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Grow Your Business Technology

3 Reasons the iPhone 5s Is Better For Business

3 Reasons the iPhone 5s Is Better For Business Credit: iPhone 5S image courtesy of Apple

This week, Apple confirmed the many rumors running rampant in the iPhone fan world: They announced two new phones, the iPhone 5s and the iPhone 5c. Just as many Apple enthusiasts predicted, the iPhone 5s has a fingerprint sensor and comes in a new champagne color, while the iPhone 5c is a lower-cost version that comes in a rainbow of colors. Both of these phones are equipped with iOS 7, Apple's redesigned operating system announced earlier this year.

With these big announcements, Apple didn't just release two new phones. They also opened doors to new ways their flagship device has become even more suited for use in business and by businesses.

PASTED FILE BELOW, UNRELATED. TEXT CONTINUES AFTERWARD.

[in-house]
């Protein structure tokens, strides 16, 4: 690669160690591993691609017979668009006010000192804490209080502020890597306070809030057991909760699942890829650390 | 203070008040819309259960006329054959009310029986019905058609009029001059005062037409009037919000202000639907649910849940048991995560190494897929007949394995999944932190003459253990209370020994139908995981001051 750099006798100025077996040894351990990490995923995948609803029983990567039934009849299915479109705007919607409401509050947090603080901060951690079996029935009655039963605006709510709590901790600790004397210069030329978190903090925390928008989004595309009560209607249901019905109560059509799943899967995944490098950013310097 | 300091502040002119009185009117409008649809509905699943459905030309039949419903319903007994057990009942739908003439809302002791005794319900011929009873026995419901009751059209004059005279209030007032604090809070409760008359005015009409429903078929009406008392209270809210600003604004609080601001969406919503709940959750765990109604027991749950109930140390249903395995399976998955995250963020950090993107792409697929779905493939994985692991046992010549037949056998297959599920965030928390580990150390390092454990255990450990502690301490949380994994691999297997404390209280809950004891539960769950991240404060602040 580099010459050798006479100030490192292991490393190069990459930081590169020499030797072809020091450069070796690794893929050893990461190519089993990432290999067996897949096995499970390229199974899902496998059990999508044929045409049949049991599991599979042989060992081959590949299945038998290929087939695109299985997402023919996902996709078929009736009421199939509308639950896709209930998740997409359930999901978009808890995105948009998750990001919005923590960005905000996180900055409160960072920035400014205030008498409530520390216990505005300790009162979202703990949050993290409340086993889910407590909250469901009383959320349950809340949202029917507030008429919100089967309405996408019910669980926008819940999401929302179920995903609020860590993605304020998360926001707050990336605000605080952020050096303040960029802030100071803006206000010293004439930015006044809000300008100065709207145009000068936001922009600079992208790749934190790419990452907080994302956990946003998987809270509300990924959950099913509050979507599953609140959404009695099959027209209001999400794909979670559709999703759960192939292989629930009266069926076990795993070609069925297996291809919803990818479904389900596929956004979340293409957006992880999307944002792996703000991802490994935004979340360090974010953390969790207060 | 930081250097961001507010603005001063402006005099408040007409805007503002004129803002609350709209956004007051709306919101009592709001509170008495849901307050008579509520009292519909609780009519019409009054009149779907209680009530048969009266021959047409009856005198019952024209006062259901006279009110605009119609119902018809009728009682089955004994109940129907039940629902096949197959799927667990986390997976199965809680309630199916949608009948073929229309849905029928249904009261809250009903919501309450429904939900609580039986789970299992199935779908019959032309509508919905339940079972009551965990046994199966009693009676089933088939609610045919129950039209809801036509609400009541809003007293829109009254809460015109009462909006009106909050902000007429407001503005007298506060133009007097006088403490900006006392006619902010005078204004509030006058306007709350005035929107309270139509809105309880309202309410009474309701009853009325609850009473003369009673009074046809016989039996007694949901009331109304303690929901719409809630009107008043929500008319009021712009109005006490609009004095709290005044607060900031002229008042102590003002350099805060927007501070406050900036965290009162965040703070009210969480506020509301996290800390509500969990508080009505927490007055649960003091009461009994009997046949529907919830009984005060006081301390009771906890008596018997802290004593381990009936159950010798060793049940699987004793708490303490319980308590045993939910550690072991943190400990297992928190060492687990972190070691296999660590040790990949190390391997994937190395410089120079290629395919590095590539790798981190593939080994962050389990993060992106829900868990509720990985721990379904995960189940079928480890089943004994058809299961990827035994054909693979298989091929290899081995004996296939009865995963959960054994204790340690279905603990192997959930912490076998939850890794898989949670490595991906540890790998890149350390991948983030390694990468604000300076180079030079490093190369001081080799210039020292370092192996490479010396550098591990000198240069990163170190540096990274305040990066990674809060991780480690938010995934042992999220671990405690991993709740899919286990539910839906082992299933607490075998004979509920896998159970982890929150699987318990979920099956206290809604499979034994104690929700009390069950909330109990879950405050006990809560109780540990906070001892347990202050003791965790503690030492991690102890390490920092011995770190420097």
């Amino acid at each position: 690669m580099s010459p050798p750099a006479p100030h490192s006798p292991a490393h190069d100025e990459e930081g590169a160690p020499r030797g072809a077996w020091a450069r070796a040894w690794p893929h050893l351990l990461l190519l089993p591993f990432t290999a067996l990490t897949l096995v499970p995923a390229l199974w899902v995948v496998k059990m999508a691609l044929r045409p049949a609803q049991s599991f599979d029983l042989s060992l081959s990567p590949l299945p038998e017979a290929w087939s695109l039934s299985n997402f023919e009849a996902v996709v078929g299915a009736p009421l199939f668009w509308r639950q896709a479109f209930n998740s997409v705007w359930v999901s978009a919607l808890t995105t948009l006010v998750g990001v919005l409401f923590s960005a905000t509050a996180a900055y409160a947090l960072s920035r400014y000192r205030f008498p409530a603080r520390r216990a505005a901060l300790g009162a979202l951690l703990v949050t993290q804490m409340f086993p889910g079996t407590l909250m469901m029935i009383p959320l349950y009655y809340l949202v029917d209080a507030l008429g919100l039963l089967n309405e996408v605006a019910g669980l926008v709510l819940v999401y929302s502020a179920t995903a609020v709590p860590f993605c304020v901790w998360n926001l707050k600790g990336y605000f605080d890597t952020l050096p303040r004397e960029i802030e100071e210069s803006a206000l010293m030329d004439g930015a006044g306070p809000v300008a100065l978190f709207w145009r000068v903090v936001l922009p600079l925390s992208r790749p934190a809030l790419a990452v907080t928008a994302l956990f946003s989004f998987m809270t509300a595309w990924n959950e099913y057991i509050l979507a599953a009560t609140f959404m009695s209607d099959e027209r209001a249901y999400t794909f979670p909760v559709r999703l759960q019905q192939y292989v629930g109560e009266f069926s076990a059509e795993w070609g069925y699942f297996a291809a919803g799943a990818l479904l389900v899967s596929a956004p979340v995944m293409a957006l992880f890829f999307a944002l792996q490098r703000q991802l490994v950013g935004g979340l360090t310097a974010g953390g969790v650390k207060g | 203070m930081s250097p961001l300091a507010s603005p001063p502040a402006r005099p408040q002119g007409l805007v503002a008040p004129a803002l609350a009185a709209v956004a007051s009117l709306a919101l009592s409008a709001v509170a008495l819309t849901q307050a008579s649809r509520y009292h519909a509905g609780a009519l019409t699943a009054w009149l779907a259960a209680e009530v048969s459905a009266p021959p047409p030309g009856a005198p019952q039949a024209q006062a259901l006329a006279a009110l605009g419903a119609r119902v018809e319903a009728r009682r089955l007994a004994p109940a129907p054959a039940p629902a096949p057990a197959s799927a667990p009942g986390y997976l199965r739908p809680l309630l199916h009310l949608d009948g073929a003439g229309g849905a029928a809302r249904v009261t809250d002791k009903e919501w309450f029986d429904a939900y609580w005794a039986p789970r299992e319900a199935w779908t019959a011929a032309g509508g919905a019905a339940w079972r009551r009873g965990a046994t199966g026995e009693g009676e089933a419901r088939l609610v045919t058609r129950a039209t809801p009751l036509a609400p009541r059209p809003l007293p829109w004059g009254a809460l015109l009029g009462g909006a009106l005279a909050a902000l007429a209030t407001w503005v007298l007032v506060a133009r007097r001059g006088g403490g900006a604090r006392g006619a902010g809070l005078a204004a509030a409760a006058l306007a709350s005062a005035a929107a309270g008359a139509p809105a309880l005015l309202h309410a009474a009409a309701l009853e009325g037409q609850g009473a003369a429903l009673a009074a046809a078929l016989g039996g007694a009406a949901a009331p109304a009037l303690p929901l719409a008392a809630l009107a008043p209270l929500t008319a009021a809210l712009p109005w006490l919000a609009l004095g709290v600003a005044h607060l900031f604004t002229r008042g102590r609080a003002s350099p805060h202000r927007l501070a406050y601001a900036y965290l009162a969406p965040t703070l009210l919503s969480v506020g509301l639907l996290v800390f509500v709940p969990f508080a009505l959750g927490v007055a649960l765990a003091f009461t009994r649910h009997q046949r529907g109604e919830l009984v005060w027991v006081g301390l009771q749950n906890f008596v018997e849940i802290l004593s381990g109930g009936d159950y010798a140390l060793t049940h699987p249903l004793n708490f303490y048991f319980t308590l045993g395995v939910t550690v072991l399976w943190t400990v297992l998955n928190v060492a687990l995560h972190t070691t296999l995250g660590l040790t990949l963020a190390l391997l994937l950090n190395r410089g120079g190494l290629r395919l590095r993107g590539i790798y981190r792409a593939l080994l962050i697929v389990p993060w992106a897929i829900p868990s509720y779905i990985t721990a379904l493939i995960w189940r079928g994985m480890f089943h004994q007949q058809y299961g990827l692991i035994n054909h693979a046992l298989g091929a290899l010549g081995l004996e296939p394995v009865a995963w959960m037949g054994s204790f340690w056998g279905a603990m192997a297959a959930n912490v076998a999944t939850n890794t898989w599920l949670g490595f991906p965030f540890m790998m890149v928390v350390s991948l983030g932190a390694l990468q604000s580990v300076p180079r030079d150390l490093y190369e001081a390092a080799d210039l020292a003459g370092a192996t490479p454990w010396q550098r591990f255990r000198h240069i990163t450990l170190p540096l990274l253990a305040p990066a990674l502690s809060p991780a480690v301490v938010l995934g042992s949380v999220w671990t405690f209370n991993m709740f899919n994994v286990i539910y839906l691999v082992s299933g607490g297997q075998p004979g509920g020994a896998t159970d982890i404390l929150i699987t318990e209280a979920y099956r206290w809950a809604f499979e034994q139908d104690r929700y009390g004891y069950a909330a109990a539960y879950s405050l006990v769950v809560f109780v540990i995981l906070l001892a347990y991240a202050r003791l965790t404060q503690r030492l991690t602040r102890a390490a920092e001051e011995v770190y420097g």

The iPhone 5s' newest feature is Touch ID, a fingerprint reader embedded on the home button. With this technology, your fingerprint is your password. Instead of inputting traditional passcodes, users can unlock the screen and authenticate purchases by simply scanning placing their finger on the home button. 

The security advantages of Touch ID for business users are twofold. First, instead of inputting traditional passcodes that can be guessed or stolen, users can further keep their data secure as only they can unlock the screen and authenticate purchases using their fingerprints. Second, fingerprint data never leaves the device, yet is secure enough that it is inaccessible to hackers and cannot be used should the device get lost or stolen, which Apple made very clear during their launch.

"Fingerprints may seem like the ultimate authentication method," said Stina Ehrensvard, CEO of Yubico, an authentication and security vendor. "They are something unique to you that you always have at hand." 

Users, however, should make sure not to confuse Touch ID with overall mobile security. Touch ID is native to the device and only enhances mobile and network security. Time will tell if Touch ID is as secure as it seems to be, Ehrensvard said.